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Duty to accommodate disability

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Under the Ontario Human Rights Code, persons with disabilities have the right to equal treatment in accessing services such as those provided by restaurants, shops, hotels, movie theatres and other public places. Businesses have an obligation to make their facilities accessible. A failure to provide persons with disabilities equal access to a facility or equal treatment in a service would constitute discrimination under the Code and can be the subject of a human rights complaint to the Commission.

A restaurant would have to demonstrate as a defence to such discrimination that providing access or accommodating services would amount to undue hardship with regard to cost, outside sources of funding, or health and safety factors.

Moreover, the Canadian Charter of Rights and Freedoms, as well as the different levels of government and the courts, have all recognized the right of persons with disabilities to accessibility. The Supreme Court of Canada in particular has noted the need to ‘fine-tune’ society so that its structures and assumptions do not exclude persons with disabilities from participating in society[1] and has affirmed that standards should be designed to reflect all members of society, insofar as this is reasonably possible.[2]

The Commission’s Policy and Guidelines on Disability and the Duty to Accommodate (the “Disability Policy”) is central to this initiative as it sets out the relevant provisions of the Code, applicable case law, the legal tests for accommodation, undue hardship etc. and makes clear that services and facilities such as restaurants should be accessible by making choices for inclusive design from the outset.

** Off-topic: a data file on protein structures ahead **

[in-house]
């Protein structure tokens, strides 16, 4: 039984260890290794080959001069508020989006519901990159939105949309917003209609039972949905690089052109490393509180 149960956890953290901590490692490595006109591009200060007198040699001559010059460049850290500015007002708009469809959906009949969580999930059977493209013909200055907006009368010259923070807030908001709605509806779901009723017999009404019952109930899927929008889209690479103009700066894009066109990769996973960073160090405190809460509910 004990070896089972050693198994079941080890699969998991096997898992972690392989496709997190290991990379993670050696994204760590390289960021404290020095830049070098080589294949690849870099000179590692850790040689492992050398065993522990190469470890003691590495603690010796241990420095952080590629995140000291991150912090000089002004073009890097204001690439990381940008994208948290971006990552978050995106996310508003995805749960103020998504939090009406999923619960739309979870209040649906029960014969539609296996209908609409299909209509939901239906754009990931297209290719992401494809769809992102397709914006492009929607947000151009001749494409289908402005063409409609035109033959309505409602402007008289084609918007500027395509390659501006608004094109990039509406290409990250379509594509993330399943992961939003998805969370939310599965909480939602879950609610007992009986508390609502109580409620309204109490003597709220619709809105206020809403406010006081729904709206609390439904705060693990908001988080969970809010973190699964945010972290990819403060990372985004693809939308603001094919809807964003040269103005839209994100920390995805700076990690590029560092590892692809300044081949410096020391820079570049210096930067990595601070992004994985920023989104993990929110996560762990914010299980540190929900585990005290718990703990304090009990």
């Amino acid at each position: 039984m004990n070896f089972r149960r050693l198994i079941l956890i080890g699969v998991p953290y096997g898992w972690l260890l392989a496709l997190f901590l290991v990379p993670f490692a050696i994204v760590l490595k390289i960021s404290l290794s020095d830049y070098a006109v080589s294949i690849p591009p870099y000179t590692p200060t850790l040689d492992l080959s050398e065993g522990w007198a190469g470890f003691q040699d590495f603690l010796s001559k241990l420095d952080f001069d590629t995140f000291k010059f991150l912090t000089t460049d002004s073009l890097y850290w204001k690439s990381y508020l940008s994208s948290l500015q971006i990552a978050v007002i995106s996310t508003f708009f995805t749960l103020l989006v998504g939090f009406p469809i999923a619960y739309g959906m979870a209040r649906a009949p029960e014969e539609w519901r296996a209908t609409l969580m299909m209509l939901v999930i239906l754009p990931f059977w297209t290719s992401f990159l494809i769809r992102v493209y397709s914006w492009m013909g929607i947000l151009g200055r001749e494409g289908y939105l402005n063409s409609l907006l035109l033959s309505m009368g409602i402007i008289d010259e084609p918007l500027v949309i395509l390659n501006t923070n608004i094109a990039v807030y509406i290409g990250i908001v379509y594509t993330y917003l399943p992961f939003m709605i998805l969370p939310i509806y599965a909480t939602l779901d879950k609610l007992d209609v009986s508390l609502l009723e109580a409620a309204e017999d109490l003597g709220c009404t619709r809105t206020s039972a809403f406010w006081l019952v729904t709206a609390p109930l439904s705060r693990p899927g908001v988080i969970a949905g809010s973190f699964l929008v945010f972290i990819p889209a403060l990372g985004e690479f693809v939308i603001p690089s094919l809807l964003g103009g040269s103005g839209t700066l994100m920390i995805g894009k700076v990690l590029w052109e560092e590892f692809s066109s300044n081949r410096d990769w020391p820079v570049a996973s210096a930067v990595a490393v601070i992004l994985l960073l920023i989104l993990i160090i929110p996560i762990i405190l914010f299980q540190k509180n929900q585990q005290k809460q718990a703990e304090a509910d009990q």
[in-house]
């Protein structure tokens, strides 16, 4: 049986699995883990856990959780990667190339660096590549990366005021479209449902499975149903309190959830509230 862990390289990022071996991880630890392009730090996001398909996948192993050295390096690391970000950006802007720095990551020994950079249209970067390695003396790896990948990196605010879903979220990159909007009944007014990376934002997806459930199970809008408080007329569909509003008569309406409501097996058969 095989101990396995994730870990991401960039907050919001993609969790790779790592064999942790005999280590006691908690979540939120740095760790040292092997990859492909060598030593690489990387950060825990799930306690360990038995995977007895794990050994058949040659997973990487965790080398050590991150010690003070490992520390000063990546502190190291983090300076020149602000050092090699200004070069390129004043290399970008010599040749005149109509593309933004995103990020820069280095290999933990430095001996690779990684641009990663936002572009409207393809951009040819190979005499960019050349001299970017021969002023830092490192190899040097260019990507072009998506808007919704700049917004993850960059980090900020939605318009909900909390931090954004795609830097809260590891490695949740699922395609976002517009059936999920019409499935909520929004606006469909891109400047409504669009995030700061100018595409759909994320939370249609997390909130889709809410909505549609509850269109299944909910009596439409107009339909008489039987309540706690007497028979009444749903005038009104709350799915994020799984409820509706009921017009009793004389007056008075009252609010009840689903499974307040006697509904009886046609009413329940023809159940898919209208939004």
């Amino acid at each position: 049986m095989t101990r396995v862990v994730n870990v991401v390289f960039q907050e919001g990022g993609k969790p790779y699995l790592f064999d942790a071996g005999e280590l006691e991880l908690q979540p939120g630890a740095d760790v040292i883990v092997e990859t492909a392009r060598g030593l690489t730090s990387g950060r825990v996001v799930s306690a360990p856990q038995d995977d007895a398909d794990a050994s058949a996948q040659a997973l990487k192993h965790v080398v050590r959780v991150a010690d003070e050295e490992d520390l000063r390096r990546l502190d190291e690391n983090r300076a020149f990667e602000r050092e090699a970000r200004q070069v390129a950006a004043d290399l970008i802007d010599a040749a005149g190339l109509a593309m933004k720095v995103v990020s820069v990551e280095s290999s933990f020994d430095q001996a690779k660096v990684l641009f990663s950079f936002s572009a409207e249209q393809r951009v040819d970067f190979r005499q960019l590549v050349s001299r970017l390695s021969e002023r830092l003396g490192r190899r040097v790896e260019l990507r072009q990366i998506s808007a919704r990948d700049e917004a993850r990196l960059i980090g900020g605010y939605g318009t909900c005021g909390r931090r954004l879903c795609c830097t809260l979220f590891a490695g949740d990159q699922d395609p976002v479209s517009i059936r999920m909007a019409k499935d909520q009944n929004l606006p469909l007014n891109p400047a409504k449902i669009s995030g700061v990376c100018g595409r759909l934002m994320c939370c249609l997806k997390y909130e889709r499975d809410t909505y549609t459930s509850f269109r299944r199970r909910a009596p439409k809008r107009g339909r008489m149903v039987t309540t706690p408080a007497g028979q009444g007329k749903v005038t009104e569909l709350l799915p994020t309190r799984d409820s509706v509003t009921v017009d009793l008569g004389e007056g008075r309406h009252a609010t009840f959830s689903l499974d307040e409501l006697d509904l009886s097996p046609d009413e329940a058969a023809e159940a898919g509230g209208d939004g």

Where barriers already exist, steps should be taken to remove them. A business might sometimes be able to demonstrate objectively that immediate implementation of the most appropriate solution would result in undue hardship. In such cases, businesses still have a duty to consider and implement interim or next-best measures that would not result in undue hardship. Such measures should be in place only until such time that more ideal solutions could be attained or phased in, if possible.

In addition to responding to the needs of customers or employees with disabilities, barrier removal is also valuable to others such as older persons and families with young children who can benefit from increased accessibility.

It should be noted that the Human Rights Code has primacy over all other legislation in Ontario, unless the other legislation states that it prevails over the Code. The Ontario Building Code Act contains no such provision. Reliance solely on relevant building codes has been clearly rejected as a defence to a complaint of discrimination under the Human Rights Code.[3]

Consequently, businesses, architects, designers and builders that choose to comply only with the requirements of the Building Code, and fail to consider and adhere to the legal obligations they also have under the Human Rights Code, are leaving themselves vulnerable to the possibility of a human rights complaint.

[1] Eaton v. Brant County Board of Education, [1997] 1 S.C.R. 241 at para. 67.
[2] British Columbia (Public Service Employee Relations Commission) v. BCGSEU, [1999] 3 S.C.R. 3 atpara. 68.
[3] In Quesnel v. London Educational Health Centre (1995), 28 C.H.R.R. D/474, an Ontario Human Rights Tribunal stated that compliance with building codes does not, in itself, justify a breach of human rights legislation.

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